Collaborating Authors

Just how princely is Prince's Warner Bros. deal?

Los Angeles Times

Editor's note: Prince, one of the bestselling pop artists of all time, died April 21, 2016, in his recording studio in Chanhassen, Minn., the Associated Press reported. Prince and his advisers may be toasting their new multimillion-dollar contract with Warner Bros. Records, but some executives at the record label are not exactly ecstatic. Not only were key officers at Warner Bros. surprised when Prince's publicists issued a press release Thursday announcing the pact, but they were "dismayed"--in the words of one Warner official--by the claim that it was the biggest deal in record industry history. Without denying the Prince deal is one of the "four or five biggest" in the record industry, insiders claim the total figure is based largely on projected revenue--not guaranteed income. "Can you believe what Madonna, who just finished negotiating a 60-million contract with Warners, is going to say when she hears about the Prince deal?" asked one industry observer.

Will there ever be another film like 'Purple Rain'?

Los Angeles Times

It feels strange to write an item about The Kid on the day he died. But Prince was in many ways about immortality -- his music was timeless, his face never seemed to age -- so perhaps there's something apt about it too. The Kid was, of course, the character Prince played in his 1984 musical-drama film "Purple Rain." The film told a story of a brash Minnesota musician with a rough domestic life and some contentious relationships at First Avenue, the club he called his creative home. As The Kid leads a group called the Revolution, there is much intra-band and inter-club squabbling -- partly owing to the Kid not giving female musicians their due (ironic given Prince's preternaturally progressive tendency to do just that over the course of his career).

Watch Prince rail through The Beatles' 'While My Guitar Gently Weeps' guitar solo

Los Angeles Times

As mentioned in the closing lines of this piece on the 2004 Rock and Roll Hall of Fame inductee ceremony, Prince delivered one of the most iconic moments in the ceremony's history with a fiery guitar solo during a cover of "While My Guitar Gently Weeps." The song was performed as a tribute to George Harrison, who was being posthumously inducted for his individual body of work. We've included video footage of the performance published by the Hall of Fame in 2012 to better memorialize Prince, who has died at 57, and his talent. Prince, Tom Petty, Steve Winwood, Jeff Lynne and others perform "While My Guitar Gently Weeps" at the 2004 Hall of Fame Inductions. Prince, Tom Petty, Steve Winwood, Jeff Lynne and others perform "While My Guitar Gently Weeps" at the 2004 Hall of Fame Inductions.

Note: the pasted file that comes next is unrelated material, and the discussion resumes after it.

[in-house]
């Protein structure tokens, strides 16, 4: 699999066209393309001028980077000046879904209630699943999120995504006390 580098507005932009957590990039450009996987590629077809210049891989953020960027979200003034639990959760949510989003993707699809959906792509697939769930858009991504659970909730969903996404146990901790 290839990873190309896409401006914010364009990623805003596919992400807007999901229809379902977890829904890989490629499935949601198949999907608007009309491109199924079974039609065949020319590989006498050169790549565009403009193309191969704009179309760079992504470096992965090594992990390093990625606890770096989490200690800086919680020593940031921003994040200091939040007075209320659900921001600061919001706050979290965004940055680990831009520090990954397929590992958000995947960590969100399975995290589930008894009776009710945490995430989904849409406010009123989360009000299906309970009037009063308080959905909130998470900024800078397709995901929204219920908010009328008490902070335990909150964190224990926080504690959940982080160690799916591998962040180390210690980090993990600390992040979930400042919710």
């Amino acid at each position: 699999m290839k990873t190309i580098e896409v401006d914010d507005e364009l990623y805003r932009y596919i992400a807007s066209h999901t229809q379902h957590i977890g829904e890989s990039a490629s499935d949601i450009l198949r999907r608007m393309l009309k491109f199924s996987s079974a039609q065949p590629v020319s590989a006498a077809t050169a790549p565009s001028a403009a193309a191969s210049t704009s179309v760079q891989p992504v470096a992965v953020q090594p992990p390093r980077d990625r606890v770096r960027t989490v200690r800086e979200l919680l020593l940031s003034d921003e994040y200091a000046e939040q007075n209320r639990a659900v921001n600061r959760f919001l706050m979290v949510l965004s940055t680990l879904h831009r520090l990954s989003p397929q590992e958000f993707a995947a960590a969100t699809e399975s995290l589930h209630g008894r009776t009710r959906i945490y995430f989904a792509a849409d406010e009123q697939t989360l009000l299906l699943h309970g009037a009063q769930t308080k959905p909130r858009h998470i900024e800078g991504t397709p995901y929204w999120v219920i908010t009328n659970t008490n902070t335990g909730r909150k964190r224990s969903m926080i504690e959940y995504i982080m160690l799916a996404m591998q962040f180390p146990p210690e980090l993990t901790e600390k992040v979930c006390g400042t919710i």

Music great Prince dies at 57

Los Angeles Times

Prince, one of the best-selling pop artists of all time, died Thursday morning in his home recording studio in Chanhassen, Minn. The singer had been hospitalized in Illinois last week for what his representative said at the time was the flu, which he had been battling for weeks, leading to the cancellation of two shows on his "Piano and a Microphone" tour. He was released after three hours and returned to his home, Paisley Park, in Minnesota. Hours after he was hospitalized, Prince tweeted on April 15: "I am #transformed." His publicist, Yvette Noel-Schure, told the Associated Press that the music icon died at his home in Chanhassen.

Prince's admirers gather in South Los Angeles to remember and celebrate

Los Angeles Times

Dozens of fans gathered in South Los Angeles on Thursday to pay homage to pop icon Prince with a musical celebration that united generations of listeners. Prince Roger Nelson was found dead at his Paisley Park compound outside of Minneapolis earlier in the day. In L.A., he was honored with a dance party fitting for a prince. Toddlers and seniors grooved to the tune of "The Purple One" and swapped stories about how his music had affected their lives. Like so many fans, Erick Johnson, 43, praised Prince for pushing the boundaries musically and stylistically.